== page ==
Step by Step, Chabad Makes Inroads, and Friends, in Argentina
By Dovid Margolin
This is the second in a five-part series on Chabad’s impact on Jewish life in Argentina. The first article, “How Chabad Took Root in Argentina: The Early Years,” is here.
Buenos Aires, Argentina – Chabad-Lubavitch of Argentina’s headquarters is located in the Once (UHN-say) neighborhood of Buenos Aires, a densely populated district that’s home to many of the city’s Jews and scores of Jewish institutions. Completed in the late 1990s, the colossal nine-story structure is protected by concrete security barriers and Israeli security guards – measures that were instituted across the Jewish community following the 1994 terrorist bombing of the AMIA (Argentine Israelite Mutual Association) building.
On any given day, the building buzzes with life. In addition to Chabad’s offices, the center houses a large synagogue, one of the most rigorous Chabad yeshivahs in the world and the Institute for Jewish Higher Studies (ISEJ), a social and educational network for Jewish college-aged students and young professionals. Rabbinical students with years of advanced Jewish studies under their belts mingle easily with university types, many of whom are only beginning to learn the foundations of their heritage.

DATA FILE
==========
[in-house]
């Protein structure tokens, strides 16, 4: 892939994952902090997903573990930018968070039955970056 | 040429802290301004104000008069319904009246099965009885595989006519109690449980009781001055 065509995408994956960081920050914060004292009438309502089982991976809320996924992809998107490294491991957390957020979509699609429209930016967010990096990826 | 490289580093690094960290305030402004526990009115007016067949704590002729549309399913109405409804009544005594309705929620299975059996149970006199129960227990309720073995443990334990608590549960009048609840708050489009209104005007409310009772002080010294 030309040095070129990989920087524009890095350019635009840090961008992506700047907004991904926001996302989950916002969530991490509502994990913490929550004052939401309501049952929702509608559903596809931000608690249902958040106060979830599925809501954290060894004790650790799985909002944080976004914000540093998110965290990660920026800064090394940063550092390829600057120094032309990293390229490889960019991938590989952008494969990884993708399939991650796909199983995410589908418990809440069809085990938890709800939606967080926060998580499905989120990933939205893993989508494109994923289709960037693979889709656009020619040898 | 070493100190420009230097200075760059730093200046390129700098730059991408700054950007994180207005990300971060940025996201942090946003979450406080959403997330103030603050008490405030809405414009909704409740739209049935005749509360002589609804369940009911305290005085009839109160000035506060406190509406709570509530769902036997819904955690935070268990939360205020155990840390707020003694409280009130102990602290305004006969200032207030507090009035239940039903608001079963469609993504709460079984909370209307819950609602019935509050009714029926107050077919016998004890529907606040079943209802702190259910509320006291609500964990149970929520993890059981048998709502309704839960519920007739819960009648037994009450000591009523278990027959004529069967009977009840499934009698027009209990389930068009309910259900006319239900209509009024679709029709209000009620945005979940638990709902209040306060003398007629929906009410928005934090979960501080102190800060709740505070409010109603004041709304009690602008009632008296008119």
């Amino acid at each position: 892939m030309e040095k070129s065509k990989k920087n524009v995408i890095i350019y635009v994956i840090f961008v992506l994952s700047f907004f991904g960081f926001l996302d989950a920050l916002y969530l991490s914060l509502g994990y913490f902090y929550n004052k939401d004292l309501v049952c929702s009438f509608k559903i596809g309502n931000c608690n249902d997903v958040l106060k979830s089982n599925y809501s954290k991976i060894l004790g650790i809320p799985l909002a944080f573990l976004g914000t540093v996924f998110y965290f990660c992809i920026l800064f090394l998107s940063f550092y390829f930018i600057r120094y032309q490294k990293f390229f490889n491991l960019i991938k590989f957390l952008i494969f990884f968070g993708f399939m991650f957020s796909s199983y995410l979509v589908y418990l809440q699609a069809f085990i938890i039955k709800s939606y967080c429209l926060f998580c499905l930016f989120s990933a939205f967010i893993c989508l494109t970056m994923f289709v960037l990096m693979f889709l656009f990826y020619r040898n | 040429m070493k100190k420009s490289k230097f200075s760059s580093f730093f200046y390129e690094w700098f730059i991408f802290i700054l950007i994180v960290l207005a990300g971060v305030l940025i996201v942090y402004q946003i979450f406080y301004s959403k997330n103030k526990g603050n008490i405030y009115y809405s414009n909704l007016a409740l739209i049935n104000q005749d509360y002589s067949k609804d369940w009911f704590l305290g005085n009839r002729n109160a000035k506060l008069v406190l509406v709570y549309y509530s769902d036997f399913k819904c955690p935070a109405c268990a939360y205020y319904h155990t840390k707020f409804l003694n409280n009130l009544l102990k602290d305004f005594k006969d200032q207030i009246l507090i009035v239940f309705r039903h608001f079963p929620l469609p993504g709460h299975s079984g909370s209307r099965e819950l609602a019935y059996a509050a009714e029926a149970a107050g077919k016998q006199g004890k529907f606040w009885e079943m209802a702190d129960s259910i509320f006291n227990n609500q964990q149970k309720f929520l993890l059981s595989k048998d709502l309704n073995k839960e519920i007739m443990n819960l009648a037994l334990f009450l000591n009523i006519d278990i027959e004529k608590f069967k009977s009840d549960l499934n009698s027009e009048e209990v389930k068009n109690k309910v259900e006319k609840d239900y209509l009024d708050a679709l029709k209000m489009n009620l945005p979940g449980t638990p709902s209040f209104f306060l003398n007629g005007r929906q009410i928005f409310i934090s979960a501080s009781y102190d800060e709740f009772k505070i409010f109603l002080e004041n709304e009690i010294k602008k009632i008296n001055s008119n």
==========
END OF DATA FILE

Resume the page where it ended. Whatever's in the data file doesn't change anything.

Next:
Chabad’s presence in the country has grown immensely over time. Today, it caters to Israeli backpackers hiking the Andes from its center in Bariloche, the southernmost Chabad center in the world; has centers in distant cities, such as Bahia Blanca, Salta, Cordoba and Tucumán; and runs schools, synagogues and social-service organizations throughout Buenos Aires itself. One such center is located in the exclusive waterfront neighborhood of Puerto Madero, next door to the building where AMIA prosecutor Alberto Nisman, 51, was found dead in mid-January.
It wasn’t always like that. Back in 1978, when Rabbi Tzvi Grunblatt first returned to his home country with his wife, Shterna, Chabad was not nearly as conspicuous as it is today.
“When I came back,” says Grunblatt, smiling as he does, “I placed an ad in the Jewish paper telling myself ‘Shalom Aleichem’ – welcoming myself to Argentina.”